Helping students learn about science through the use of our products is one of the privileges we have here at CO2Meter, so we were excited to learn that one of our COZIR wide-range CO2 sensors is slated to be used in a student experiment to go the International Space Station in March, 2016.
The experiment is part of the International Space Station (ISS) Project, a joint program between NASA and students. This experiment was designed by students from the Valley Christian High School in San Jose, CA.
The ISS Project's educational program provides students with the opportunity to conceive, design, build, test, integrate, and qualify computer-controlled science experiments that are then sent into space. Each experiment’s module data is downloaded to an ISS astronaut’s laptop and sent to Earth for evaluation by the students.
James Nadir, a Silicon Valley engineer who retired from Intel, mentors students in the Valley Christian High School ISS program. He reached out to CO2Meter for technical details. James wrote,
“The experiment measures the CO2 produced through the fermentation of Kampuchea Tea. The objective is to measure the relative amount of CO2 rather than the absolute (the station has a high CO2 content). The computer is made by Parallax and is called the Stamp. It is actually a system on a chip which integrates a PIC processor with PROM and RAM. The programming language is PBASIC. The Tokenizer occupies all of the on chip PROM, program and photo storage are in external components. The underlying flight program is a template driven custom BIOS system developed by school staff and myself. The resources available include I2C (SDA, SCL), 4 analog inputs (low input impedance 10bit ADC), and 8 digital IOs.”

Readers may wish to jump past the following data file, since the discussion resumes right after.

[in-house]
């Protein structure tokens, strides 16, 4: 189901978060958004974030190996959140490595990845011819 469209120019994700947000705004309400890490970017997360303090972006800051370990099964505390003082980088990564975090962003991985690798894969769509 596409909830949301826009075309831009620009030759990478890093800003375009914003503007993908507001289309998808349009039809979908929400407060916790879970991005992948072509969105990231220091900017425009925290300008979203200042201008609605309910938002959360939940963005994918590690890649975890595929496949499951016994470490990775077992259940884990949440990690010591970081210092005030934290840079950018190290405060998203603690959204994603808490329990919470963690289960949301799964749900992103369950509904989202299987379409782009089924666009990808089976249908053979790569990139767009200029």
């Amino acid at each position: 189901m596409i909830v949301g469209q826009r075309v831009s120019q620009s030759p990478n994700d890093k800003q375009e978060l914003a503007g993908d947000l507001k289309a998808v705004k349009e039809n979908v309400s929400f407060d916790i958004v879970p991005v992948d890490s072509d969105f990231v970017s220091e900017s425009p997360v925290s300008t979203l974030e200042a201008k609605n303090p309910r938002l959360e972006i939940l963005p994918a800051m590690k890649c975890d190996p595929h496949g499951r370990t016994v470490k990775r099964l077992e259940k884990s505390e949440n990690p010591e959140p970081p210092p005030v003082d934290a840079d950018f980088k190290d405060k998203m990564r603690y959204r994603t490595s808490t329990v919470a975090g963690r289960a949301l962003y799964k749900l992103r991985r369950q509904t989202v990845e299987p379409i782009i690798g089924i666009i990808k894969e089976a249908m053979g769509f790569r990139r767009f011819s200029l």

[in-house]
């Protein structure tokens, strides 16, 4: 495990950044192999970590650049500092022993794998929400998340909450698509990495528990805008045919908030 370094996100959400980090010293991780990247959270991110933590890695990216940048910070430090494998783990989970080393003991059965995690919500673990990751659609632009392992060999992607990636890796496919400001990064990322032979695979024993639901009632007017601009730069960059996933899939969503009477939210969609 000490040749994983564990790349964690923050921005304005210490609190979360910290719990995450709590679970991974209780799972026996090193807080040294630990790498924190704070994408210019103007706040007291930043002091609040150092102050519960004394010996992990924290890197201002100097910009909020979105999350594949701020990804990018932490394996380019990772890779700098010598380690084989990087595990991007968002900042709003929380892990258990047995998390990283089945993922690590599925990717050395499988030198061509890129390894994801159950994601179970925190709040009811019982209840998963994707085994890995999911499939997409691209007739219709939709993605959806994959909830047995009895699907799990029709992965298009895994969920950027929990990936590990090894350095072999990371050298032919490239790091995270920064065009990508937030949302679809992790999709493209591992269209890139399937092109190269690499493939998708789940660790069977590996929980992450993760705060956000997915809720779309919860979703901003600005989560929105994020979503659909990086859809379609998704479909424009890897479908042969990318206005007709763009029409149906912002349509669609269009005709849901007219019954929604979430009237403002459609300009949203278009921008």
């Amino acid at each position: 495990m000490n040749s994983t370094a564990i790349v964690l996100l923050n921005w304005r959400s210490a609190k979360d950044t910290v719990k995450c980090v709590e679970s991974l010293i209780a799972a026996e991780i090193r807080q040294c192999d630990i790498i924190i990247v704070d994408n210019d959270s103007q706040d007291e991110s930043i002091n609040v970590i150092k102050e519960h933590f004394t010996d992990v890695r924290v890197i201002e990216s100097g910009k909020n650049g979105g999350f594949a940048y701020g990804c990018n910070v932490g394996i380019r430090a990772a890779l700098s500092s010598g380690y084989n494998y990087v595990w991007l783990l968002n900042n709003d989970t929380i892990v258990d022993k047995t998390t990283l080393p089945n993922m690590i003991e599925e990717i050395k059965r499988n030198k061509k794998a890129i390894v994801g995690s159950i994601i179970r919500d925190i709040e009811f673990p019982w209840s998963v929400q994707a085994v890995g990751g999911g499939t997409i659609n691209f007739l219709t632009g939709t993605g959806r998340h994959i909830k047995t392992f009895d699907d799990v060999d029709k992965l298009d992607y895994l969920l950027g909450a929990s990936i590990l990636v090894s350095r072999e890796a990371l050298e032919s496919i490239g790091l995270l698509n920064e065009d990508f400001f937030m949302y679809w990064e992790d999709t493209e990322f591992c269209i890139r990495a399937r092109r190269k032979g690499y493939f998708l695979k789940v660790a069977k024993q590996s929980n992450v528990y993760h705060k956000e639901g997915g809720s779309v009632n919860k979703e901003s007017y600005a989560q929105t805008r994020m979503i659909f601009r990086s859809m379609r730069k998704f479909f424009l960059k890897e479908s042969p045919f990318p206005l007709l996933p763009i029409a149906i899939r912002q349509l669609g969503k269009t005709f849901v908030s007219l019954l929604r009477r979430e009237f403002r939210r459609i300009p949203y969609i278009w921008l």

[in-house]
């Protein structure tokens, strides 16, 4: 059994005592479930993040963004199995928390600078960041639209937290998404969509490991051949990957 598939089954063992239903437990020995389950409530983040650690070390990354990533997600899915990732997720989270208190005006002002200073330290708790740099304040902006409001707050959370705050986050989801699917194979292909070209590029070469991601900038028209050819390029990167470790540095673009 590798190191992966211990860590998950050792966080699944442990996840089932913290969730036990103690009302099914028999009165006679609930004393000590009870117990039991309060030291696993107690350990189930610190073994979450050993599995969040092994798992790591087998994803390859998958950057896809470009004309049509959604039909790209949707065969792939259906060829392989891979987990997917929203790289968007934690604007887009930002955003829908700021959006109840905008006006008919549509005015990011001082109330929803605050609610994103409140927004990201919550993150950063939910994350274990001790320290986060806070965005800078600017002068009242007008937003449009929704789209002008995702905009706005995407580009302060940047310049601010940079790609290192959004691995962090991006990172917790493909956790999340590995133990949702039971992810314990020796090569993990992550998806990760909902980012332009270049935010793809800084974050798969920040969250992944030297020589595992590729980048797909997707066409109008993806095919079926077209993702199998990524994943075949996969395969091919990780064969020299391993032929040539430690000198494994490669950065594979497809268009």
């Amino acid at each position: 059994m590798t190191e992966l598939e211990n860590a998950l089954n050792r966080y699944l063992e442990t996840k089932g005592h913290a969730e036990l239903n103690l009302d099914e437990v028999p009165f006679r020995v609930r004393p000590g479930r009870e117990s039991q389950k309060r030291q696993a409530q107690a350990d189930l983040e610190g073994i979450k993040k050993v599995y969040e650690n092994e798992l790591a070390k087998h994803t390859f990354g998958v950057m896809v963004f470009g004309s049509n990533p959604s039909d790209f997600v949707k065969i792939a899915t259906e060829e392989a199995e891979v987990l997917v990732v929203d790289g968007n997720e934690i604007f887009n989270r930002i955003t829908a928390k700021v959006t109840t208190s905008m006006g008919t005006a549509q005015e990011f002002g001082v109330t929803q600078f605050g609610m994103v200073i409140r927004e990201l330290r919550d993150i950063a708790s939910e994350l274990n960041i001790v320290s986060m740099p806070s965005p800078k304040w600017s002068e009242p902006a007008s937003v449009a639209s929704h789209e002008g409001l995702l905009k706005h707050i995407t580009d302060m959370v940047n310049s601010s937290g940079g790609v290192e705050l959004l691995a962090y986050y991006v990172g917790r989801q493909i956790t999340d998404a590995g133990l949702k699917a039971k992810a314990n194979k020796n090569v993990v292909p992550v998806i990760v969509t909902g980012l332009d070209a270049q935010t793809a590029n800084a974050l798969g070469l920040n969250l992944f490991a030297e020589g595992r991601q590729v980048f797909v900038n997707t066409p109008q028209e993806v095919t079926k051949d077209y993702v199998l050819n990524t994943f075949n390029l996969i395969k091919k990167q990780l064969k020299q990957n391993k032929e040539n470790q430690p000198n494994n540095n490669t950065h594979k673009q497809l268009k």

Since 2011, The ISS Partner Program has successfully trained thousands of students from both public and private schools from the United States and abroad. Projects include 3D printing in space, crystallizing protein in micro-gravity, and many more.
The Valley Christian High School ISS program, which is open to any junior or senior high school, currently has schools from around the world participating to fly their experiments on the ISS. For more information about the program, you can contact Werner Vavken at firstname.lastname@example.org.